Risk managers must look beyond their own networks to ensure cyber resilience throughout their supply chain. Dirk Schrader, VP of security research at Netwrix explains how.
Global supply chains comprise a complex web of government agencies, suppliers, customers, partners and more.
To work together effectively, these entities rely on a variety of technologies, including communication, collaboration and data transfer software.
However, this deep connectivity makes the entire chain of organisations more vulnerable to devastating data breaches if one constituent entity is compromised by a cyberattack.
The rate of these supply chain attacks (or island-hopping attacks) is rising.
In fact, a 2023 Netwrix report found that 17% of organisations that suffered a cyberattack in the cloud discovered incidents in their supply chain — an increase from only 6% in 2020.
Given the amount of damage these attacks can cause, it is vital that risk managers and their suppliers understand and address the primary attack vectors and implement effective mitigation strategies.
The two main attack vectors for supply chain attacks
In a supply chain attack, bad actors compromise one organisation and use that foothold as an access point to infiltrate its partners and customers.
Analysis of recent supply chain attacks reveals two primary attack vectors that risk managers and their organisations should be aware of.
One supply chain attack vector involves compromising a vendor that provides software, such as an application, library or platform, and surreptitiously changing the source code.
When the modified software is deployed in customer environments, the adversaries can capture login credentials, steal or corrupt data, deploy malware, and cause application outages.
”Supply chain attacks can be devastating for affected businesses, resulting in revenue and productivity losses, reputation damage, and loss of customer trust.”
For example, cybercriminals hacked into SolarWinds in 2020 and deployed malicious code into the company’s IT management products, which were used by thousands of global government agencies and businesses.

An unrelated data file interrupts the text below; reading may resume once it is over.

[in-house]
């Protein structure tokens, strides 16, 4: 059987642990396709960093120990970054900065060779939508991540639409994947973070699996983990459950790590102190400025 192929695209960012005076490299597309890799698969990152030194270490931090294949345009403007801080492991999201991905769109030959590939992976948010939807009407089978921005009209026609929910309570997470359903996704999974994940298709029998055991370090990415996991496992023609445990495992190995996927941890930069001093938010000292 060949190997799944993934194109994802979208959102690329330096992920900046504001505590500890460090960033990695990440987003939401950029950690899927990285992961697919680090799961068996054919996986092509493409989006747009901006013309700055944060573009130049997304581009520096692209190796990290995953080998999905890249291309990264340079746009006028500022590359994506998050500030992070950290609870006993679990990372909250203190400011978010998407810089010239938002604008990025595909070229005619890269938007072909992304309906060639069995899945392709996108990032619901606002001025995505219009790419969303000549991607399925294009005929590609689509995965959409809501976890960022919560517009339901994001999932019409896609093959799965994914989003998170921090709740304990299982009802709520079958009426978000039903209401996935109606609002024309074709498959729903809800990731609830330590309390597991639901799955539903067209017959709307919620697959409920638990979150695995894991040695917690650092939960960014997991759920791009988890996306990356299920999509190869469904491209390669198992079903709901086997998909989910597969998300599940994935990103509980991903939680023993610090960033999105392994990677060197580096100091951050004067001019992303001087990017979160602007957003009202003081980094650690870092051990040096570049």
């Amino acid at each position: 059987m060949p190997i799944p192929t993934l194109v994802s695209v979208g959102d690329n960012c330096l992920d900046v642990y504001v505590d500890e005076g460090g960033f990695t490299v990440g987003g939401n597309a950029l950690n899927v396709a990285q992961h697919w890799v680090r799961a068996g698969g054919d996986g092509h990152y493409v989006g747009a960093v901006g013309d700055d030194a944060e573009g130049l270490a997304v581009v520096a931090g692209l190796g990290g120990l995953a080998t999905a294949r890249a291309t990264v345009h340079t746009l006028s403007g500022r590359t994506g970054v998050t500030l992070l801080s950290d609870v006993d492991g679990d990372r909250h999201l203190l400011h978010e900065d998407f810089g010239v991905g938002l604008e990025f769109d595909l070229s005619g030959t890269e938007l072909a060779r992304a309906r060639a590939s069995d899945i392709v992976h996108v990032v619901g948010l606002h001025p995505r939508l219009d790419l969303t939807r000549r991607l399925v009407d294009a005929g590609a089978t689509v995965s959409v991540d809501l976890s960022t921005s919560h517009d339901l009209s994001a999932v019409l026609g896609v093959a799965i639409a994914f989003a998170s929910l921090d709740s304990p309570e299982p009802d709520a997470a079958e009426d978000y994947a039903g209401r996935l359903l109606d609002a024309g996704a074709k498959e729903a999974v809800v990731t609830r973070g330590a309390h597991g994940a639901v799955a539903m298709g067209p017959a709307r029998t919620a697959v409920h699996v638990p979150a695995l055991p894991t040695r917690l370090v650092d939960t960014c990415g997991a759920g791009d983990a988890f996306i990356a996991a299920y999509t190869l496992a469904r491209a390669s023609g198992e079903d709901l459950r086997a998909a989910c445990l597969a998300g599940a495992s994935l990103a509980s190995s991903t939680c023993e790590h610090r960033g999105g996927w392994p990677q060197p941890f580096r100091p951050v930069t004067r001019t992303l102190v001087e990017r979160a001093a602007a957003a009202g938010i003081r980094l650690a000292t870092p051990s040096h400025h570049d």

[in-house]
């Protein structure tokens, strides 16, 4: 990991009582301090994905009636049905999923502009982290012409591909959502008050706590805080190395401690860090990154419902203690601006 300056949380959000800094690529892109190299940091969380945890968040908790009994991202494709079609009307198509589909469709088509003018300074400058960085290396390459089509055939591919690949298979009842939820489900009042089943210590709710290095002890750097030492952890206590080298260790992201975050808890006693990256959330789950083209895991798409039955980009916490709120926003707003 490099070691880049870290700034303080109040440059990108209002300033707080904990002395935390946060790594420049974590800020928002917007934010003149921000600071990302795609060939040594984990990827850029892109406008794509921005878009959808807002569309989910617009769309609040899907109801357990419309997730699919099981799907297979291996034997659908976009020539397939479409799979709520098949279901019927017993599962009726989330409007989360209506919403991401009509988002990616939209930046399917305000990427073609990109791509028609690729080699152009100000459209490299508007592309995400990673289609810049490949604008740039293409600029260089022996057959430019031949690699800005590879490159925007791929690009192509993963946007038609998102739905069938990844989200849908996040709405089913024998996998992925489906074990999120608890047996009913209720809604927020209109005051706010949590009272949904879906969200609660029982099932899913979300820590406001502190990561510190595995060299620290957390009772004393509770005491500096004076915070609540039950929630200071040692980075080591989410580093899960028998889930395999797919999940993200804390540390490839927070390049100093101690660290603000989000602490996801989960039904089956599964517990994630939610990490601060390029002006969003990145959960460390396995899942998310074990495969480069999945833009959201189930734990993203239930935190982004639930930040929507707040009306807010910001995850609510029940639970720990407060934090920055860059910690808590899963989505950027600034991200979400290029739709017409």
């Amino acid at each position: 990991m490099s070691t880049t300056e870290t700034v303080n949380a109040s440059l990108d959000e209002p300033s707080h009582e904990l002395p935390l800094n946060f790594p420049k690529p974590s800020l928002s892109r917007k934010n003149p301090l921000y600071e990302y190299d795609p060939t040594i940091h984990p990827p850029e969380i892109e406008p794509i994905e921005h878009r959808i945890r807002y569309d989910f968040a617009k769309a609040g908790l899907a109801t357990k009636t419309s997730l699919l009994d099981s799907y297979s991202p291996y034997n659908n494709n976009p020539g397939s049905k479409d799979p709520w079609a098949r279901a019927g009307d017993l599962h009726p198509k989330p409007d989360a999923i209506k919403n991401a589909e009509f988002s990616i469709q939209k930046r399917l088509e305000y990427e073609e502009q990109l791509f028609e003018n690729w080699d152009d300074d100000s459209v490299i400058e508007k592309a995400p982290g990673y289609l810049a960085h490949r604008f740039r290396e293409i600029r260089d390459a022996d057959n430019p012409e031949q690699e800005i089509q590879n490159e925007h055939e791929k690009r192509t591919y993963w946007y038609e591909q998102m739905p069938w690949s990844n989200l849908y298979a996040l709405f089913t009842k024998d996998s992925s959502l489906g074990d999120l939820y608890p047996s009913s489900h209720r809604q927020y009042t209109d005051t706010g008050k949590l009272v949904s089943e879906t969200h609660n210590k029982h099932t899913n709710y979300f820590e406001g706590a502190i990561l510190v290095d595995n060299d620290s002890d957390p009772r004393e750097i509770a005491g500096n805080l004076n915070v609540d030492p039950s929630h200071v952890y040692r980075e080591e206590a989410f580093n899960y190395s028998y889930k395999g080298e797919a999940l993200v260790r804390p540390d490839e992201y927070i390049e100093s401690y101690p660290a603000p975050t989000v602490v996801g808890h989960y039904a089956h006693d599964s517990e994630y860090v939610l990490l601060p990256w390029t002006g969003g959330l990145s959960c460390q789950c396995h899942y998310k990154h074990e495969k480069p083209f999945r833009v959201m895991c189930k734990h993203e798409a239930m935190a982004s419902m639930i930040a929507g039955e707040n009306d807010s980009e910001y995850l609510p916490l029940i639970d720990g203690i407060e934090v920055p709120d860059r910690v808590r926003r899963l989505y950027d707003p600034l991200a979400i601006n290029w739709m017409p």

The second attack vector involves infiltrating the IT infrastructure of a managed service provider (MSP) or small or medium business (SMB) in order to use it as an access point to larger organisations in its supply chain.
For example, by compromising an MSP that provides maintenance and other computing services to its customers, an adversary can slip into the networks of larger organisations that might be difficult to compromise directly.
These supply chain attacks can be devastating for affected businesses, resulting in revenue and productivity losses, reputation damage, and loss of customer trust.
Trends to watch out for
The rate of supply chain attacks is expected to continue increasing throughout 2023.
Unfortunately, many businesses lack the IT skills and resources they need to mitigate their vulnerabilities.
To address this gap, some may turn to MSPs and other partners for support — but this strategy also expands their supply chain, increasing their risk.
Instead, risk managers must be empowered with adequate resources in order to ensure defences keep pace with modern threats.
“Many risk managers may be reluctant to require their partners to perform comprehensive risk assessments and use modern security protocols.”
Another important risk factor has to do with the business relationships within supply chains.